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Decarbonizing integrated chlor-alkali and vinyl chloride monomer production: Reducing the cost with industrial flexibility
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  • Sverre Stefanussen Foslie ,
  • Julian Straus ,
  • Brage Rugstad Knudsen ,
  • Magnus Korpås
Sverre Stefanussen Foslie
SINTEF Energy Research, SINTEF Energy Research, SINTEF Energy Research

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Julian Straus
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Brage Rugstad Knudsen
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Magnus Korpås
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Industrial demand response will become increasingly important in power grids with high shares of variable renewables, yet the existing knowledge on how the industrial electricity demand and flexibility will change with the decarbonization of chemical processes is limited. Here we develop a mixed-integer linear optimization model, which we use to compare the cost and flexibility of the most relevant decarbonization options for the combined chlor-alkali electrolysis (CAE) and vinyl chloride monomer (VCM) production process. We combine product and energy storage to enable the full flexibility potential of the decarbonized process. Our results show that flexible operation of the CAE process is deemed technically possible but limited by internal process dependencies due to decarbonization of the VCM production. Combining energy and product storage for demand response enables up to 4% operational cost reduction by shifting loads during peak price hours. High overcapacity of PEM electrolyzers are required to release the full flexibility potential in the hydrogen based decarbonization option, while the less flexible direct electrification option shows a potential for OPEX reduction. Full decarbonization of the combined CAE and VCM process without increasing operational cost significantly appears difficult. Our study emphasizes demand response through product and energy storages as a viable pathway for minimizing the added cost, and also enables a significant reduction of electric demand in high-price hours.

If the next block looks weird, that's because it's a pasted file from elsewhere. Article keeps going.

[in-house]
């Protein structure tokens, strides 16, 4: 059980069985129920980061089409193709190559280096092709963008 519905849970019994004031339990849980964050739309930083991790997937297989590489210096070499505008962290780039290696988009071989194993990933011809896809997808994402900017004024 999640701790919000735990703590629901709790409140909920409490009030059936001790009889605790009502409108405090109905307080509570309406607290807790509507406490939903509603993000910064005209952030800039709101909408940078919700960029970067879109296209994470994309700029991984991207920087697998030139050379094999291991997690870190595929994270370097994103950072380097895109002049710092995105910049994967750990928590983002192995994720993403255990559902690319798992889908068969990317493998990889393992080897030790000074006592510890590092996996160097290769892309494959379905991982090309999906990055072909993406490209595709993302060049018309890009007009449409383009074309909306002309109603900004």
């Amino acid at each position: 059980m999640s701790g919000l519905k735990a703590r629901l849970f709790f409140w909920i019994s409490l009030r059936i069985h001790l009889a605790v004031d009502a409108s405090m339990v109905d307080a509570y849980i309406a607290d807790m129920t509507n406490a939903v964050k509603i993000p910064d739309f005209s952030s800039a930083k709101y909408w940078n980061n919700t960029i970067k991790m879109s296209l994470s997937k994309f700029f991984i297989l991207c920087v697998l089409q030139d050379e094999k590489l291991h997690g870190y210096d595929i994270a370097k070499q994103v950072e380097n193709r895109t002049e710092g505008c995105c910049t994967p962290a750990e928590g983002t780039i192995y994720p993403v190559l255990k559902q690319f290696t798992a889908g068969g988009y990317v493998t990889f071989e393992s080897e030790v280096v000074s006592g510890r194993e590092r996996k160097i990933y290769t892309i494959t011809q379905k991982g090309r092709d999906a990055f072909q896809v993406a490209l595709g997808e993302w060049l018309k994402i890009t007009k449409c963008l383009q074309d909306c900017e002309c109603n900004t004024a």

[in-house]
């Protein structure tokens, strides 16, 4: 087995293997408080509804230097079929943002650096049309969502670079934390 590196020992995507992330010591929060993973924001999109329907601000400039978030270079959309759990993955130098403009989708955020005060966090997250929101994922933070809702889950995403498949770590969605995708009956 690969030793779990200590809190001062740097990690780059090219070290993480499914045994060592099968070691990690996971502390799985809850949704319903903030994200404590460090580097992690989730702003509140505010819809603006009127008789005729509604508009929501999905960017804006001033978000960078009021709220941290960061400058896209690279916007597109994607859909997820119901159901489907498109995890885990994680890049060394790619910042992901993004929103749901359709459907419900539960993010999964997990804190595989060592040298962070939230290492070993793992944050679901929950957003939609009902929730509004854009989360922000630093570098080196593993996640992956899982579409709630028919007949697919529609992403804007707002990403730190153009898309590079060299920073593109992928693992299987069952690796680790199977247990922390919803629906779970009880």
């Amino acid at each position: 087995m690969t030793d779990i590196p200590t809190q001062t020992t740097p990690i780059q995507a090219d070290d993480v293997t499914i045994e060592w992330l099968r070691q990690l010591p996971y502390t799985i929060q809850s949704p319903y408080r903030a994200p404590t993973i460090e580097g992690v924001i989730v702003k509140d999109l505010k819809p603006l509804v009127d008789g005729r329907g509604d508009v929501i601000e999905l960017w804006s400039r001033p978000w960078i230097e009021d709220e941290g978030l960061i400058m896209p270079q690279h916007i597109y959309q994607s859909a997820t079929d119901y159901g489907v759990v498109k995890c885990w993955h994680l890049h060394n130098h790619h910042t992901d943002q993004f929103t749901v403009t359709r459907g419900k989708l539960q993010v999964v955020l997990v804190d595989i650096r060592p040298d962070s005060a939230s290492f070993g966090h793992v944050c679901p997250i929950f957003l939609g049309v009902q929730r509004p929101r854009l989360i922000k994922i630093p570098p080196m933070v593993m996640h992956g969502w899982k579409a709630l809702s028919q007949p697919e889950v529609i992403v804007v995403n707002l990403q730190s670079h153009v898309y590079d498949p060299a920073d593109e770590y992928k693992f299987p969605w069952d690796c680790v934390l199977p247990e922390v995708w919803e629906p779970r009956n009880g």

Dec 2023Published in Advances in Applied Energy volume 12 on pages 100152. 10.1016/j.adapen.2023.100152